Reg Bath project

Discussion in 'Plumbing Forum, Professional & DIY Advice, Tips & ' started by reglilly, May 30, 2009.

  1. reglilly

    reglilly New Member

    Messages:
    7
    Location:
    Saratoga Springs, NY
    Hi folks,

    I'm installing a shower and a jet tub, and have some plumbing questions -- I'm a fairly green plumber (done one shower so far).

    First, I have a gabled wall, and I want to install the shower head on the red spot in the picture below. Can I just run a copper pipe up and connect it to the supply line, or does it need some sort of support for that run? Anything else I should watch out for?

    Second, the other picture is of my shower drain. In my last shower project, Lonnie (who I hear hangs out in these parts) saved me from screwing up three times. Is this a real p-trap? And as I have to move it about 6" from the hole to center it, it looks like I'm going to run into some other pipe (don't know what it's for). Any suggestions about how to deal with this?

    Third, the last picture is of the tub drain. The drain needs to be relocated near the opposite wall, and I can cut a hole to access it. But how do I tell which way the drain is running. I wouldn't want to put my trap on the wrong piece of pipe!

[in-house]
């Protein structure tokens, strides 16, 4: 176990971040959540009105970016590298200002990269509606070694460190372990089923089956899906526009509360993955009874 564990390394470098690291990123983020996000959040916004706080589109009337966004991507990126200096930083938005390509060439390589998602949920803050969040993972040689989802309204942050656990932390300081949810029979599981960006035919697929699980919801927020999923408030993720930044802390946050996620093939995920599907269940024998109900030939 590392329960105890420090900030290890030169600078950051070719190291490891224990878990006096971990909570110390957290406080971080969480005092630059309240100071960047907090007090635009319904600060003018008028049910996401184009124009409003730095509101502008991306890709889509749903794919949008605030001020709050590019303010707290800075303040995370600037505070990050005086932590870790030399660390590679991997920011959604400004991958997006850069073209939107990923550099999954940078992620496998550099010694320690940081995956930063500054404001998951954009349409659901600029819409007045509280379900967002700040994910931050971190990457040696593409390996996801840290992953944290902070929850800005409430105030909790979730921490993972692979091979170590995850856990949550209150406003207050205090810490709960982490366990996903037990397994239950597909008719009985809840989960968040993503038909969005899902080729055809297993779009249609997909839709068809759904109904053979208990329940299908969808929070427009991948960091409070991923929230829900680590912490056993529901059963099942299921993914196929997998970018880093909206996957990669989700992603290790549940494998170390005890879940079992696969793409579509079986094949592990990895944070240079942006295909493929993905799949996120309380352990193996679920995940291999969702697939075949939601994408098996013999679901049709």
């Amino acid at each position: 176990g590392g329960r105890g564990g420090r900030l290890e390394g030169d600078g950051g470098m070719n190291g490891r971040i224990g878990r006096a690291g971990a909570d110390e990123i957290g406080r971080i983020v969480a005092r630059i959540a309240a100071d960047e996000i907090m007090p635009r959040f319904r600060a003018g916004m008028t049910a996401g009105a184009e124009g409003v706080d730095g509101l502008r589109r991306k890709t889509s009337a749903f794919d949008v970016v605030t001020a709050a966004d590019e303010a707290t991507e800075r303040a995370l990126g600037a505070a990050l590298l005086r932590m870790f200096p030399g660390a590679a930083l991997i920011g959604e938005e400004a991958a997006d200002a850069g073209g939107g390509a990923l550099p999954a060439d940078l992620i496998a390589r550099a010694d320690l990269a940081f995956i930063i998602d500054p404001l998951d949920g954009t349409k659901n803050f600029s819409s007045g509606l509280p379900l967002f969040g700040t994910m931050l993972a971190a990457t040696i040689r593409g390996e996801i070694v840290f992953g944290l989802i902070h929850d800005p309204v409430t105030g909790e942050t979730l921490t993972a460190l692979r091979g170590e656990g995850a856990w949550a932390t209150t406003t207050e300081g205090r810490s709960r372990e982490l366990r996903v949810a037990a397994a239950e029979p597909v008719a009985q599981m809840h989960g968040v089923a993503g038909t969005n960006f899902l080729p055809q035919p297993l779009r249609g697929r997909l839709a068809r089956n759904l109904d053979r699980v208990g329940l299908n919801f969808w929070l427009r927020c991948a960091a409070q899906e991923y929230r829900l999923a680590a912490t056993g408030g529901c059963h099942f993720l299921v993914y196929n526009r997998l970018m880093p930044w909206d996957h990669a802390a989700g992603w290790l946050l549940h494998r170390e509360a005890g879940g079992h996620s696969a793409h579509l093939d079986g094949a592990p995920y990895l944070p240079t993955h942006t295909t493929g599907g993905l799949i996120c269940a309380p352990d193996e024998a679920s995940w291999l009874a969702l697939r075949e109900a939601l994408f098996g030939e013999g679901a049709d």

Thanks,
    Reg

    Attached Files:

  2. hj

    hj Moderator & Master Plumber Staff Member

    Messages:
    26,258
    Location:
    Cave Creek, Arizona
    plumbing

    1. If it is for a shower arm it DOES need support, but you cannot just run it from a water pipe, you need a shower control valve.
    2. It is a trap, and that is a water line, so if you are moving the trap you have to do it correctly, not just however it can be done.
    3. Unless that is already a drain line to a trap, you may NOT be able to cut into it for your bathtub. And if it is to a trap, then the flow is FROM the trap to the drain system.